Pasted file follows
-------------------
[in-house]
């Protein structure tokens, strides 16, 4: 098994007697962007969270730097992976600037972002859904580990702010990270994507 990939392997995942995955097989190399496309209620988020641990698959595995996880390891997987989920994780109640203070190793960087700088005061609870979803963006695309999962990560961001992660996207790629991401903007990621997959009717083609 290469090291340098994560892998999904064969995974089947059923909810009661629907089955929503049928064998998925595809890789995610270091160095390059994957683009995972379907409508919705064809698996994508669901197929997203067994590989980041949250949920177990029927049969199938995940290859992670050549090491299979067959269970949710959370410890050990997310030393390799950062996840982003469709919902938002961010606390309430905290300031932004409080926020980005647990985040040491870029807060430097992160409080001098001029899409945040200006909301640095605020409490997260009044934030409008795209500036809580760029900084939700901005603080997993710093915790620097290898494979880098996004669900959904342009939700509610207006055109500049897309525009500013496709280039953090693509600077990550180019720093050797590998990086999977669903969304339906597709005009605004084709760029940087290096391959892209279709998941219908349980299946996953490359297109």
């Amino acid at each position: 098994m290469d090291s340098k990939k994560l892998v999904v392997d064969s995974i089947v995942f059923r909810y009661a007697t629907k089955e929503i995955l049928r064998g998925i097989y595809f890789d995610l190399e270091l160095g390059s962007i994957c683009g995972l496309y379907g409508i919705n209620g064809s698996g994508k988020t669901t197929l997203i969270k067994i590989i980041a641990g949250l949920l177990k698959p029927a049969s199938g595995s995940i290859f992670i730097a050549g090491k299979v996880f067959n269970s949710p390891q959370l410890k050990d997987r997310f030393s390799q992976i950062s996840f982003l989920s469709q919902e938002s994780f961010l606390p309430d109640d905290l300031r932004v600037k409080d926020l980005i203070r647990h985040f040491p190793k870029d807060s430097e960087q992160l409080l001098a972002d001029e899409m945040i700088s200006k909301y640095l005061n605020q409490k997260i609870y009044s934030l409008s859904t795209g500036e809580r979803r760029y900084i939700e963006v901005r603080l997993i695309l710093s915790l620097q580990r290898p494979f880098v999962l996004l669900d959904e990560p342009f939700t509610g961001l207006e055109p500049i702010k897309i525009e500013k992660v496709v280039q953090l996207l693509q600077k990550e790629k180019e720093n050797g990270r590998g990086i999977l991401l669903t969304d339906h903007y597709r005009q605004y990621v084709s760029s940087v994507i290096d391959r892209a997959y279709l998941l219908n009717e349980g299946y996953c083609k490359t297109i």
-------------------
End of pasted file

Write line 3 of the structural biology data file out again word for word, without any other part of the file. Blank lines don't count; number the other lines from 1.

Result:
């Amino acid at each position: 098994m290469d090291s340098k990939k994560l892998v999904v392997d064969s995974i089947v995942f059923r909810y009661a007697t629907k089955e929503i995955l049928r064998g998925i097989y595809f890789d995610l190399e270091l160095g390059s962007i994957c683009g995972l496309y379907g409508i919705n209620g064809s698996g994508k988020t669901t197929l997203i969270k067994i590989i980041a641990g949250l949920l177990k698959p029927a049969s199938g595995s995940i290859f992670i730097a050549g090491k299979v996880f067959n269970s949710p390891q959370l410890k050990d997987r997310f030393s390799q992976i950062s996840f982003l989920s469709q919902e938002s994780f961010l606390p309430d109640d905290l300031r932004v600037k409080d926020l980005i203070r647990h985040f040491p190793k870029d807060s430097e960087q992160l409080l001098a972002d001029e899409m945040i700088s200006k909301y640095l005061n605020q409490k997260i609870y009044s934030l409008s859904t795209g500036e809580r979803r760029y900084i939700e963006v901005r603080l997993i695309l710093s915790l620097q580990r290898p494979f880098v999962l996004l669900d959904e990560p342009f939700t509610g961001l207006e055109p500049i702010k897309i525009e500013k992660v496709v280039q953090l996207l693509q600077k990550e790629k180019e720093n050797g990270r590998g990086i999977l991401l669903t969304d339906h903007y597709r005009q605004y990621v084709s760029s940087v994507i290096d391959r892209a997959y279709l998941l219908n009717e349980g299946y996953c083609k490359t297109i």